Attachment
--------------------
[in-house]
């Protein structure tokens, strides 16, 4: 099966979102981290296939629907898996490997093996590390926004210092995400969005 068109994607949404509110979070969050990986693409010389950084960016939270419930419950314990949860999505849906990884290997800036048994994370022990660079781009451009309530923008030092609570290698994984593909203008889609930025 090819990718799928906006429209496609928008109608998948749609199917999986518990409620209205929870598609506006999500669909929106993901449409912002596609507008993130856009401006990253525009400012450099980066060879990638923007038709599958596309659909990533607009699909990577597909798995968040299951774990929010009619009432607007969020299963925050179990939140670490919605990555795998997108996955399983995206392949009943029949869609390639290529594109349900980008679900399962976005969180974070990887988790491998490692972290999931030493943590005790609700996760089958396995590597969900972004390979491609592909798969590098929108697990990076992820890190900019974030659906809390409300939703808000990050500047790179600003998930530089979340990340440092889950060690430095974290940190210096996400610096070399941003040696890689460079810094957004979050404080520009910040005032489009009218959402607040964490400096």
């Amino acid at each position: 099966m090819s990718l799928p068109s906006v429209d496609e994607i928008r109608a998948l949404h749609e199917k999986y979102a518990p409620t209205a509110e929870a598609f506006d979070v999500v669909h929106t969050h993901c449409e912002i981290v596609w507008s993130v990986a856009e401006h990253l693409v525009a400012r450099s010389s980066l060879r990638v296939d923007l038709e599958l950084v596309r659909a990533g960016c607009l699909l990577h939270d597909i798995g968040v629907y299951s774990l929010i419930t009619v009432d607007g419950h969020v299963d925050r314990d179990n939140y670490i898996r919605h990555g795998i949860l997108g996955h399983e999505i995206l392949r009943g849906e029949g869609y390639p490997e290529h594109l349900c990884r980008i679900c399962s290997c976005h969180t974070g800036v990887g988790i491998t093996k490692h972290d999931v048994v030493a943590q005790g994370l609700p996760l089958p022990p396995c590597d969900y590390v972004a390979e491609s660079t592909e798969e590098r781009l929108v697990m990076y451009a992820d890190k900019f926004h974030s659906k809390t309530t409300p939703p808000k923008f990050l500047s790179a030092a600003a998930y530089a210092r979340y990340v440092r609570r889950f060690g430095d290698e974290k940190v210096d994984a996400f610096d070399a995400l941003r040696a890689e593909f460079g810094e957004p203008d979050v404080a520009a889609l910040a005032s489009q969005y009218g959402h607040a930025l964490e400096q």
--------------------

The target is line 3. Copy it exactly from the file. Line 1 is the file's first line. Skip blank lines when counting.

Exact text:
């Amino acid at each position: 099966m090819s990718l799928p068109s906006v429209d496609e994607i928008r109608a998948l949404h749609e199917k999986y979102a518990p409620t209205a509110e929870a598609f506006d979070v999500v669909h929106t969050h993901c449409e912002i981290v596609w507008s993130v990986a856009e401006h990253l693409v525009a400012r450099s010389s980066l060879r990638v296939d923007l038709e599958l950084v596309r659909a990533g960016c607009l699909l990577h939270d597909i798995g968040v629907y299951s774990l929010i419930t009619v009432d607007g419950h969020v299963d925050r314990d179990n939140y670490i898996r919605h990555g795998i949860l997108g996955h399983e999505i995206l392949r009943g849906e029949g869609y390639p490997e290529h594109l349900c990884r980008i679900c399962s290997c976005h969180t974070g800036v990887g988790i491998t093996k490692h972290d999931v048994v030493a943590q005790g994370l609700p996760l089958p022990p396995c590597d969900y590390v972004a390979e491609s660079t592909e798969e590098r781009l929108v697990m990076y451009a992820d890190k900019f926004h974030s659906k809390t309530t409300p939703p808000k923008f990050l500047s790179a030092a600003a998930y530089a210092r979340y990340v440092r609570r889950f060690g430095d290698e974290k940190v210096d994984a996400f610096d070399a995400l941003r040696a890689e593909f460079g810094e957004p203008d979050v404080a520009a889609l910040a005032s489009q969005y009218g959402h607040a930025l964490e400096q």